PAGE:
Saturday was spent working on the house again. The end result was 1.4 m wall section replaced (foundation board and wall base board) and three joists in place (plus a 4″x 2″ at the end of these).
All this can been seen in this photo:
The wall being on the top-left and the extra board being on the bottom-right, with the three joists being those in the middle of the picture.
Work left is:
- two joists at the bottom-left on picture
- the missing joist from the top-right of picture
- 1.3 m of wall
- an internal wall joist (saving the easy parts till last)
Then a floor can go down, but before that, a PVC layer will be rolled out and sealed with vast amounts of tape. Roll on the weekend. or was that the weak-end to this post….
Following on from the Labour Day Laboring post,
Harvey and I have:
- Pulled all the skirting board off
- Found that the bottom of the wall framing (sits on joists) was rotten on the south and west (box window) wall
- pulled of the weather board on the box window to find it was mostly rotten also
- replaced all damaged wall base beams on west wall
- replaced the framing of the box window
- put the floor joist that ran along west wall in place, thus the reason for fixing the above west wall while access was there
- removed all weatherboards on the west wall
- replaced one west wall stud that was damaged
- called in a builder to replace the structural corner studs that are damaged/rotten
Would be interested to know if there is a name for the bottom of wall framing board, and the name of the board that sits on the foundation.
I decided to spend the Labour Day long weekend to investigate the 1cm gap between the floor and wall that had appeared in our bedroom. With Harvey’s help we had a plan that this could be done over the Sunday and Monday, which coincided with his days off.
After removing the lament floor, the padding/insulating layer, and smoothing 3mm MDF layer, we found the problem. The floor was rotten. So we removed it.
Giving us this unwanted stuff:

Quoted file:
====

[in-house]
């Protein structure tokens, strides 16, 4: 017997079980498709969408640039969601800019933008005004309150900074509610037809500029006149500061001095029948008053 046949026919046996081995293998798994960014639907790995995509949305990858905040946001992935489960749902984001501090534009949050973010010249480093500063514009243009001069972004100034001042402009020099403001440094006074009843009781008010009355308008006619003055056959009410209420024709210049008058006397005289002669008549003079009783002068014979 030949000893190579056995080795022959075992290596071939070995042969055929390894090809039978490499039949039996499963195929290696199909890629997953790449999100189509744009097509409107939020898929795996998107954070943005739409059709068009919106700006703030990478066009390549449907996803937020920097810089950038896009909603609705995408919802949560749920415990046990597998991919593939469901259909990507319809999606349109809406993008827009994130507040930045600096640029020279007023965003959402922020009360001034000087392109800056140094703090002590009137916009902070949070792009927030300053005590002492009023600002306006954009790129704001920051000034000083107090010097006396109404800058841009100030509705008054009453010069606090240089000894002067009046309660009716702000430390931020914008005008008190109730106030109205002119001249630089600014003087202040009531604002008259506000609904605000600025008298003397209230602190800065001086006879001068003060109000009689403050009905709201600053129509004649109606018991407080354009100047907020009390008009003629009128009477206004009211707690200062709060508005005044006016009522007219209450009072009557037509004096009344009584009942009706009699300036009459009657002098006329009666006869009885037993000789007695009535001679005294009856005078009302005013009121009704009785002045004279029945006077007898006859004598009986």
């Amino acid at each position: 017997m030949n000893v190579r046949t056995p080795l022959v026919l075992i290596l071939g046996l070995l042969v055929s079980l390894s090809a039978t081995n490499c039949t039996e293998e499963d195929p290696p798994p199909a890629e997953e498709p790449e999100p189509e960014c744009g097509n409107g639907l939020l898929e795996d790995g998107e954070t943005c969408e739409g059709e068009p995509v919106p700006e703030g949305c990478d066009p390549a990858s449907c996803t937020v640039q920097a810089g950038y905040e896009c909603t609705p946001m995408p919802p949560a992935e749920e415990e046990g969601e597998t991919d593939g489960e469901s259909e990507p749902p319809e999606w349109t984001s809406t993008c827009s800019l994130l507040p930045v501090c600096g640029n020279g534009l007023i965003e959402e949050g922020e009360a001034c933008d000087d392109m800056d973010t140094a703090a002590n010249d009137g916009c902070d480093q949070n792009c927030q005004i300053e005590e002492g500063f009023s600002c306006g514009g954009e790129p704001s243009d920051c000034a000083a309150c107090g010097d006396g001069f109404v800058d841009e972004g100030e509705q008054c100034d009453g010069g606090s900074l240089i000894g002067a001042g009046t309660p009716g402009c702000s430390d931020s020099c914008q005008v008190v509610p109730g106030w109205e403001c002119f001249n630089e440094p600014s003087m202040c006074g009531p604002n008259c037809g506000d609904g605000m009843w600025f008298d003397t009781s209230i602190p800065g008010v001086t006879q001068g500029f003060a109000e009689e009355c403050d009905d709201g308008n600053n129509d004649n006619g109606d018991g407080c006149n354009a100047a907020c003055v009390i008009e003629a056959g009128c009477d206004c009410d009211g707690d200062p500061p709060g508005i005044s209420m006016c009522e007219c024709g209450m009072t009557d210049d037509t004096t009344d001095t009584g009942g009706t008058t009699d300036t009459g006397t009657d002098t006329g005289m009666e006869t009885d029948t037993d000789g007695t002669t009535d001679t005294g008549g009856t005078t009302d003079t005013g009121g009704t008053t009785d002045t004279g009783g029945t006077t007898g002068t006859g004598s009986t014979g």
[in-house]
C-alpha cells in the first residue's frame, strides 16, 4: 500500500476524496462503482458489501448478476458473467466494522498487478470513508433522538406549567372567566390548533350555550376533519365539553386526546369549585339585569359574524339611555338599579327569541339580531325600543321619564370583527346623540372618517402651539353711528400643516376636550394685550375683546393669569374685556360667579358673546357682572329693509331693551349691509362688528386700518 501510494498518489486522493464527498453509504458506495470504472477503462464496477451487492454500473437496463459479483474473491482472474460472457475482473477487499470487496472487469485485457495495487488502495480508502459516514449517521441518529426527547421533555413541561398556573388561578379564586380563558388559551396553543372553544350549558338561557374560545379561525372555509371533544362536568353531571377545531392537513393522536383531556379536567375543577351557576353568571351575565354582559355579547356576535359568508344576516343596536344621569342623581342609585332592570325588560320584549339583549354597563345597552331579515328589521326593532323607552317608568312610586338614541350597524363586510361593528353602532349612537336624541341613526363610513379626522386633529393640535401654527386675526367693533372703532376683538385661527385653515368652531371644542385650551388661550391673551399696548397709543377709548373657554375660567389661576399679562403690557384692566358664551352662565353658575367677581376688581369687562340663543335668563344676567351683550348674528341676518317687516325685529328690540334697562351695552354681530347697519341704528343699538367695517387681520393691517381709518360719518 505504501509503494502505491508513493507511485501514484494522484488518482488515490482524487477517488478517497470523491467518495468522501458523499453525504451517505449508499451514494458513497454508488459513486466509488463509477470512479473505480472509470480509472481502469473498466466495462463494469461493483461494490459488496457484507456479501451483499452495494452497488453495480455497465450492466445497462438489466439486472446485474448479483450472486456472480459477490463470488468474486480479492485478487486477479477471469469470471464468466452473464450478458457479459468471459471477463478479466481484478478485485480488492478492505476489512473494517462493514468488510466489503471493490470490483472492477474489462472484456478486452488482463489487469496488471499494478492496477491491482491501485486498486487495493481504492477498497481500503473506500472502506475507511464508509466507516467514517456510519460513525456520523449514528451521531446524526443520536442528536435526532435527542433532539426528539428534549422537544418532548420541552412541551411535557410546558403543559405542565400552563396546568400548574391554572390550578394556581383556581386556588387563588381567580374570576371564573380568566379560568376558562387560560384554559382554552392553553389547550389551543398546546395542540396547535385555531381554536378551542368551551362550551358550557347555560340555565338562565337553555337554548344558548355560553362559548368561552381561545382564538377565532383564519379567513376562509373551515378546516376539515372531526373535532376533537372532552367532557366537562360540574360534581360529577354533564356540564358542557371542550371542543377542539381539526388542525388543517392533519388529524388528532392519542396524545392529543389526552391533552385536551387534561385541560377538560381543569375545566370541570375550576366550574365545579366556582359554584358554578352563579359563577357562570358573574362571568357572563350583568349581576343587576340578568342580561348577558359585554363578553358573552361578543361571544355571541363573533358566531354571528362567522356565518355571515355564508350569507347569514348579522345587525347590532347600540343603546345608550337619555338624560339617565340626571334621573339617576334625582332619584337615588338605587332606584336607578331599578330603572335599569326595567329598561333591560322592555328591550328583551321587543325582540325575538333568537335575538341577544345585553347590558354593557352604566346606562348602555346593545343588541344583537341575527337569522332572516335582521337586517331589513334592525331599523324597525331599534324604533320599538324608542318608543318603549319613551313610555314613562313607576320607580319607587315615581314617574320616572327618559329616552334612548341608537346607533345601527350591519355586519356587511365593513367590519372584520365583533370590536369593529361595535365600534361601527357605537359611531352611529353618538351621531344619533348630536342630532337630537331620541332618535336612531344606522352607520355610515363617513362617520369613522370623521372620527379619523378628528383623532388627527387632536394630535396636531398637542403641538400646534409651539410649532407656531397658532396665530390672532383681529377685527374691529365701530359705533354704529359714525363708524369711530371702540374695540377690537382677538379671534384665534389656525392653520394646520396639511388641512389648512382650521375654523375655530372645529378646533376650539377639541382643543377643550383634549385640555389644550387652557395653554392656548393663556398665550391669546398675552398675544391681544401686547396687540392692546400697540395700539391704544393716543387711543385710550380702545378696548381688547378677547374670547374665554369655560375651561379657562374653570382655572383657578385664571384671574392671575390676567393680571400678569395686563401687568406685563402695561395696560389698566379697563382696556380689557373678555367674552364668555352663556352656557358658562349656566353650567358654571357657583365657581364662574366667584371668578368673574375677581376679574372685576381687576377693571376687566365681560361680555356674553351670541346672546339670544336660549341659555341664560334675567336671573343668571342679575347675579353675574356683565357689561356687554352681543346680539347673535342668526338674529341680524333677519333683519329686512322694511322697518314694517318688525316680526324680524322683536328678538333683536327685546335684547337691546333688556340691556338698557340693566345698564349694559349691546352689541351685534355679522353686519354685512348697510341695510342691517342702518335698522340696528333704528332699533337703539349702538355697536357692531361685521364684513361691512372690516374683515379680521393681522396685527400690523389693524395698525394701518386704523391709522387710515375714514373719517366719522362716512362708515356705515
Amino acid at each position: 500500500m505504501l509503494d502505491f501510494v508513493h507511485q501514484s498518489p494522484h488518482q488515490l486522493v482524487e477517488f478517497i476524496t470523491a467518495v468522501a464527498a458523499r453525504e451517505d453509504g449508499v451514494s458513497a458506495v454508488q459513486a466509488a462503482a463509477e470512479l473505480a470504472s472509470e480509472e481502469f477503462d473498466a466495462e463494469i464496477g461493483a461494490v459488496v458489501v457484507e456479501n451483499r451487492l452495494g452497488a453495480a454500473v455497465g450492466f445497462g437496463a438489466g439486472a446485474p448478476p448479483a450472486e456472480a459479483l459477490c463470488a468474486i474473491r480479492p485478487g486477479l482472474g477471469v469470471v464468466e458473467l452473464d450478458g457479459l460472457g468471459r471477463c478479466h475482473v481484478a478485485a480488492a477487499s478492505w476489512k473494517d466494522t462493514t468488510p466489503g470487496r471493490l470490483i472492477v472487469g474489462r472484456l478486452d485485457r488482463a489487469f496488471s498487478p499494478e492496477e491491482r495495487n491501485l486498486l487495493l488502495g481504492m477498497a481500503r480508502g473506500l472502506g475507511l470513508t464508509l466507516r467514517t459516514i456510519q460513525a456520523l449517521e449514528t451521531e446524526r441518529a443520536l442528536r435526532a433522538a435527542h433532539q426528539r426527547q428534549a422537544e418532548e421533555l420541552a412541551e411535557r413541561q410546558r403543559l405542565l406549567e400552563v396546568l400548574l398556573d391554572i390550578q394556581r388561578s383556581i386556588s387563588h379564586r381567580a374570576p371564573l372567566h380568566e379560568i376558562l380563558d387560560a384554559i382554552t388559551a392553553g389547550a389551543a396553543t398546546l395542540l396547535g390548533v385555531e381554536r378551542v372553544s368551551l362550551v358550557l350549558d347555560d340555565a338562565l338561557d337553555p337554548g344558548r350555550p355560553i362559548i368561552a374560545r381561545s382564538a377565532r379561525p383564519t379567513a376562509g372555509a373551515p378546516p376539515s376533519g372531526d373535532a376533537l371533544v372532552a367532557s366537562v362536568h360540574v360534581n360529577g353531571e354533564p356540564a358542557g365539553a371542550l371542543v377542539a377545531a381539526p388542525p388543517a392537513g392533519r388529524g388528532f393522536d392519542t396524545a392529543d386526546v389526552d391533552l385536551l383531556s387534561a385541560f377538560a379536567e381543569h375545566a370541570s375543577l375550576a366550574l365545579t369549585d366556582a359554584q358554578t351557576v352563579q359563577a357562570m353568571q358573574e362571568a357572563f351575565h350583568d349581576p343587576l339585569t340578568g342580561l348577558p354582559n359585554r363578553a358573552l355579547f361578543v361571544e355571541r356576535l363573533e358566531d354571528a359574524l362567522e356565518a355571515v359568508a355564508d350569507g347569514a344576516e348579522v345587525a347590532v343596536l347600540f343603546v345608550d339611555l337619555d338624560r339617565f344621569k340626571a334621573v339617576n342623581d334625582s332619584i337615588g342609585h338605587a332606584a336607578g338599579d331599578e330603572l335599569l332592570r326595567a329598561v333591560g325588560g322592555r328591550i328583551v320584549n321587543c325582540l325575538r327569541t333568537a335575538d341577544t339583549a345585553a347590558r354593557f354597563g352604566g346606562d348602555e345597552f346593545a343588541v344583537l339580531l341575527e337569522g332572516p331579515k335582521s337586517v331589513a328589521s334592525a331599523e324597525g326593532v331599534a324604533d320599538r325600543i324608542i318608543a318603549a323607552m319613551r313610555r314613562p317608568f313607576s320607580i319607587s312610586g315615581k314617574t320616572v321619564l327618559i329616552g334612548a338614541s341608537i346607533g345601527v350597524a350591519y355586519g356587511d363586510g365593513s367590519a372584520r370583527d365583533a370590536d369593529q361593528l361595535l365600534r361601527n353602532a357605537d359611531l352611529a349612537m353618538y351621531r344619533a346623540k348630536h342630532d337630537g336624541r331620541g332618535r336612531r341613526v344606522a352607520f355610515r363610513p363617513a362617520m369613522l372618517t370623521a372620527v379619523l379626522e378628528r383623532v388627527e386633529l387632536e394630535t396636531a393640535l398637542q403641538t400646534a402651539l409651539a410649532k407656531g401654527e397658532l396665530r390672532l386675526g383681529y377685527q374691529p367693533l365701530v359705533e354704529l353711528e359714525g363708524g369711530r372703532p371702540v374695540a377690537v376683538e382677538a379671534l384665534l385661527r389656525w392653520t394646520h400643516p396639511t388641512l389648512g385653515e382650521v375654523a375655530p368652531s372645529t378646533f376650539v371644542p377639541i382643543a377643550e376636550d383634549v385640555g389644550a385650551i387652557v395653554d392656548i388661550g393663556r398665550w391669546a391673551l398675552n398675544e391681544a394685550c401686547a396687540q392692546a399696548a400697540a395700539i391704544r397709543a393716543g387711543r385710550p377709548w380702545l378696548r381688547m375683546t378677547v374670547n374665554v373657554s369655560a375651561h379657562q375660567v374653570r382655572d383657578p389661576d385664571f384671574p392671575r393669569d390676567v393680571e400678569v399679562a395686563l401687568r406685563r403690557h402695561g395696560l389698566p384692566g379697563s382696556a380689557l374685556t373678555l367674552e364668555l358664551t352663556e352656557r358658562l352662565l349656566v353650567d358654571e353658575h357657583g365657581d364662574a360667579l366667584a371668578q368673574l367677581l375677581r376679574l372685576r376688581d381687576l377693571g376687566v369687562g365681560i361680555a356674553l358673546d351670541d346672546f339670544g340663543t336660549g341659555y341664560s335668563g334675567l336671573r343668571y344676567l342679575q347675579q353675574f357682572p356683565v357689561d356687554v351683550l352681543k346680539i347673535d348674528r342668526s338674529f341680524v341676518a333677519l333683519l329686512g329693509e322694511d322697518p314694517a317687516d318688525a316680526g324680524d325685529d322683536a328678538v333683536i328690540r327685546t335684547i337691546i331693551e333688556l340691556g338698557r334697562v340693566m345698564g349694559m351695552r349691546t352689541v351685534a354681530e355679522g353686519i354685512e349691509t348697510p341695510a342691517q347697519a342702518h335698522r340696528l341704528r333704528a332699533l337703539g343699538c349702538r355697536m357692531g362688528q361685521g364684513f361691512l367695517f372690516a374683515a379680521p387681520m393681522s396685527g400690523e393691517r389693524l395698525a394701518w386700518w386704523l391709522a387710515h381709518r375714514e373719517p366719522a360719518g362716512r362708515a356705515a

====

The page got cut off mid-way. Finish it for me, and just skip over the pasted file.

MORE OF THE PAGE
And a nice spacious area to relax in:
After four hours was wasted traveling to all Christchurch’s hardware shops in search of imperial sized beams, we found them at the last place we looked (and could think of looking at). Two days later we have got the two beams replaced, and two joists in place. Thus giving the room this look.
Work was slowed, by finding the bottom wall beams were also partially rotten so they needed replacing before inserting of the joists. So it has turned into a very slow project. Luckily our bed fits in the alcove of the dinning room nicely.
For my Queens Birthday weekend, I spent the public holiday building a wooden bookshelf for Jacob. Software developers like to compare building software to different things, like building bridges or houses, but building a bookshelf really felt like a small software project to me.
I had a customer (wife) how had a vision, “build a bookshelf” and I had a time frame “now”. I spent a few days getting the needs the bookshelf was solving, the maximum space constraints and the general aesthetics of the desired result.
Michaela went past a hardware shop to spec wood, and I designed the result to get the lengths of wood required. Which were then purchased. I then wrote a wood cutting plan, so I knew how to cut the 2.4 meter lengths to get the correct parts.
So then came build day Monday, 3 hours of mitre box cutting and jig sawing, the build could begin.
All along the way small refinements to the design were made. With the customer representative present quick decision were made.
Just in time for the children’s bedtime, the project was complete.
For the last three weeks I have been building a castle for Jacob’s birthday (Friday 30 June).
It turned out a treat. Features of the castle are:
- Two towers
- Draw bridge (with real chain for bridge closing action)
I’ve attached some pictures of it been built.
First photo is after cutting the wood with a cross cut saw, then jig sawing the battlement gaps out. This took one morning and two evening’s to-do.
Second picture is on the cut-out part from step one standing together, held with rubber bands.
Third and Fourth pictures are of the gateway cut out, and the edges & battlement sanded. This took two more evenings’ to-do, but the finish, made the castle look and feel much nicer. Even with it being raw MDF.
Fifth pictures are after the castle has been screwed together and the drawbridge chain has been added. This took two evenings also. Three drills would have speed it up over two as changing the screw driver bit for the counter sink bit wasted time.
The last photo is the completed castle is Jacob’s rooms. Michaela did three sessions of painting. A sealant was used on all the cut edges of the MDF, a white primer, putty filling of the screw holes and lastly the colour coat. I then painted the darker grey brick work.
Once all the new Lego had been built, the castle has been enjoyed thoroughly.